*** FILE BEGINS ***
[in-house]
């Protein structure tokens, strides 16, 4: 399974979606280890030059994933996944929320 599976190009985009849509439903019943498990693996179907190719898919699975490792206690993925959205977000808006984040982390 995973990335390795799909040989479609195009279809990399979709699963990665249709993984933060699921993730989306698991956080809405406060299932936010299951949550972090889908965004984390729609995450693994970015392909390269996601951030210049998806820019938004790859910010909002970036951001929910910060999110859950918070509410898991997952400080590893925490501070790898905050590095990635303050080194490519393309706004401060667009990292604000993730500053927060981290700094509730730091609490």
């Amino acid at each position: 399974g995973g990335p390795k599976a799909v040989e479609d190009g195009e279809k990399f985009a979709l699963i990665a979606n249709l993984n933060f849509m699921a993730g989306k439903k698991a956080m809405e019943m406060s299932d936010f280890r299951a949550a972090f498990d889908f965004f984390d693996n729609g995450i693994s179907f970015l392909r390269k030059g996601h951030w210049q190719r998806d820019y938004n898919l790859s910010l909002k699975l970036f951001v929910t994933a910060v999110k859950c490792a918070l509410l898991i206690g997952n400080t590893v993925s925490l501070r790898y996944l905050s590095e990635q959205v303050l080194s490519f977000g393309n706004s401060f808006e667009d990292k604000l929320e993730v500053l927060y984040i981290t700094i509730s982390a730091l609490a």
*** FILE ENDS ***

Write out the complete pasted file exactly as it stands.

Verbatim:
[in-house]
């Protein structure tokens, strides 16, 4: 399974979606280890030059994933996944929320 599976190009985009849509439903019943498990693996179907190719898919699975490792206690993925959205977000808006984040982390 995973990335390795799909040989479609195009279809990399979709699963990665249709993984933060699921993730989306698991956080809405406060299932936010299951949550972090889908965004984390729609995450693994970015392909390269996601951030210049998806820019938004790859910010909002970036951001929910910060999110859950918070509410898991997952400080590893925490501070790898905050590095990635303050080194490519393309706004401060667009990292604000993730500053927060981290700094509730730091609490």
């Amino acid at each position: 399974g995973g990335p390795k599976a799909v040989e479609d190009g195009e279809k990399f985009a979709l699963i990665a979606n249709l993984n933060f849509m699921a993730g989306k439903k698991a956080m809405e019943m406060s299932d936010f280890r299951a949550a972090f498990d889908f965004f984390d693996n729609g995450i693994s179907f970015l392909r390269k030059g996601h951030w210049q190719r998806d820019y938004n898919l790859s910010l909002k699975l970036f951001v929910t994933a910060v999110k859950c490792a918070l509410l898991i206690g997952n400080t590893v993925s925490l501070r790898y996944l905050s590095e990635q959205v303050l080194s490519f977000g393309n706004s401060f808006e667009d990292k604000l929320e993730v500053l927060y984040i981290t700094i509730s982390a730091l609490a």